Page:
The rhythm of life in Israel has its own way of beating.If you weren’t living in Gaza, last week began in a promising manner in Israel. Despite Operation Days of Penitence – which was being conducted by the IDF to combat the firing of Kassam rockets from Gaza into Sderot in the south of the country – most of the country was on vacation for the Succot school holiday.

The weather was ideal, the mood cautious but relaxed, and the country was on the move – traveling to the Galilee, the Golan, Eilat, and the coast in pursuit of normalcy.

Stretched out on the dock of the Dolphin Reef beach just south of Eilat, and north of the Egyptian resort of Taba just over the border in Sinai, I couldn’t have imagined a more idyllic environment: dolphins swimming right up to me doing pirouettes and flips in exchange for applause, swimming with my family amid schools of brightly striped fish, and lolling in the bohemian environs of the palm tree-lined beach.

But it wasn’t just all lackadaisical fun in the sun. Staying at Kibbutz Ketura, a half hour north of Eilat, I was given a guided tour of the kibbutz owned and run startup Algatechnologies.

They’ve developed a fascinating and unique process which extracts from algae the carotenoid Astaxanthin, which has in the past been manufactured mainly for feeding to farmed salmon to enhance their color. Recent studies have suggested that astaxanthin is a more powerful antioxidant than the vitamins C and E, and even other carotenoids such as lutein, lycopene and beta-carotene, so Algatechnologies ship off the extracted raw red algae to the United States where it’s made into pills and sold to health enthusiasts in health food stores around the country. And you thought kibbutzim were still raising cows and growing oranges.

The final vacation day on Wednesday brought with it the news that two Israeli scientists had won the Nobel Peace Prize for chemistry. Professors Aaron Ciechanover and Avram Hershko, from the Technion-Israel Institute had brought home the scientific ‘gold’ only a couple months after Gal Friedman brought home Israel’s first Gold medal in the Olympics, and only a week after Israel’s Paralympic team brought home 13 medals at the Athens Paralympics.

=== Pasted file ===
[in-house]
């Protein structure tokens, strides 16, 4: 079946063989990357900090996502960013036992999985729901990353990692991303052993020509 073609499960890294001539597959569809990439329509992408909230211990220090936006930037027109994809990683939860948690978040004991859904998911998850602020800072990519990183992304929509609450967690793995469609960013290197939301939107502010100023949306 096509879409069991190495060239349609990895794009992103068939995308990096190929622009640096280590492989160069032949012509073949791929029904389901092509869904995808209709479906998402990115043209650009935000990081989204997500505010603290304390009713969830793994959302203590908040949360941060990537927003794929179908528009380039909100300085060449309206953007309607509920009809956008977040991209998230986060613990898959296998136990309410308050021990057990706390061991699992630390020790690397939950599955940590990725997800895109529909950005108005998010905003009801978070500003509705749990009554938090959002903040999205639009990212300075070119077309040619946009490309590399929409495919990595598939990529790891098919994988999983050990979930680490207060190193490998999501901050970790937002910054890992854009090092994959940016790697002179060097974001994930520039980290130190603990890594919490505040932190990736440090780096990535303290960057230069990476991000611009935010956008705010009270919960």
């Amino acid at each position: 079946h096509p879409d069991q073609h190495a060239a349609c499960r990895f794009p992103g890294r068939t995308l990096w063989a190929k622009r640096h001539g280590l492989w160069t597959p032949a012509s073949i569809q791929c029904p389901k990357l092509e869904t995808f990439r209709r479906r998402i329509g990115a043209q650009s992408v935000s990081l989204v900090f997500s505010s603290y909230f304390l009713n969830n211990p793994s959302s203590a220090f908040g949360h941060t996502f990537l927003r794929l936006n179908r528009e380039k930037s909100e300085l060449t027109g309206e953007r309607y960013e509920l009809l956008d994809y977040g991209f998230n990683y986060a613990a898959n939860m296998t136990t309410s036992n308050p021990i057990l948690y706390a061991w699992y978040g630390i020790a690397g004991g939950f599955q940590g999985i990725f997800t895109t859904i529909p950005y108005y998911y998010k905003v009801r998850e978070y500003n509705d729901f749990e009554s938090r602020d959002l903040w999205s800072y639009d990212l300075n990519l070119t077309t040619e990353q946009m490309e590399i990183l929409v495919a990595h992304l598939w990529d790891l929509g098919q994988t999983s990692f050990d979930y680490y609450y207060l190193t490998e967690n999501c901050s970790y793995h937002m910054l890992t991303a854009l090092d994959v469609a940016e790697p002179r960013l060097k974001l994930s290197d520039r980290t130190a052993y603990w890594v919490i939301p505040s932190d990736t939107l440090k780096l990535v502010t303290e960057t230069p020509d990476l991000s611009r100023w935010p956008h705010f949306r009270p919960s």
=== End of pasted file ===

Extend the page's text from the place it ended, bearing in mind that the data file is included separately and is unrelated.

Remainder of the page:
But there’s something in the Israeli experience that doesn’t allow for too much celebrating, as only twenty four hours later the achievements of the country’s best and brightest had to be stored away for future contemplation.

Just two miles away from where the Eilat dolphins were still jumping and flipping, terror struck the Hilton Taba killing over 30 people including 12 Israelis. Israeli rescue units do what they do best – taking over the rescue operation from the much less-experienced Egyptians.

“I took command and that’s it,” Eilat fire company commander Danny Harari told Haaretz. “I didn’t ask questions. No Egyptian official, great or small, approached me. I went in to save people, together with my firefighters, who literally risked their lives to do it.”

It’s the Israeli way, and sadly, we know how to do it all too well.

The terror attack in Taba occurred on Thursday night at the same moment I was in downtown Jerusalem with a friend who was visiting from a small community in the Galilee. As we approached the bustling Ben Yehuda pedestrian mall – alive with music, diners and shoppers – he asked me if I was ever wary of a possible attack in such optimal settings.

After pondering for a moment, I decided not to enter the revelry there, and we instead retreated to a more out of the way Irish pub for an on-tap Guiness. We didn’t find out about the attack until later, but both of us commented later how eerie it was that we were contemplating it just as it happened.

On Wednesday night and Thursday, Israelis celebrated Simchat Torah by dancing wildly outside of synagogues throughout the country. And at sundown Thursday night, many people began to dismantle their succot – their temporary dwellings erected for the festival. The rhythm of life in Israel has its own way of beating, and attacks against its people have entered into that rhythm.

There’s a pivotal scene in the Ron Howard film Parenthood in which Steve Martin figures out that life is like riding a roller coaster with all the ups and downs which come with it – the trick is to ride out the bumps and enjoy the thrills.

The Israeli roller coaster we’re on goes to every extreme imaginable, and at twice the pace as anywhere else.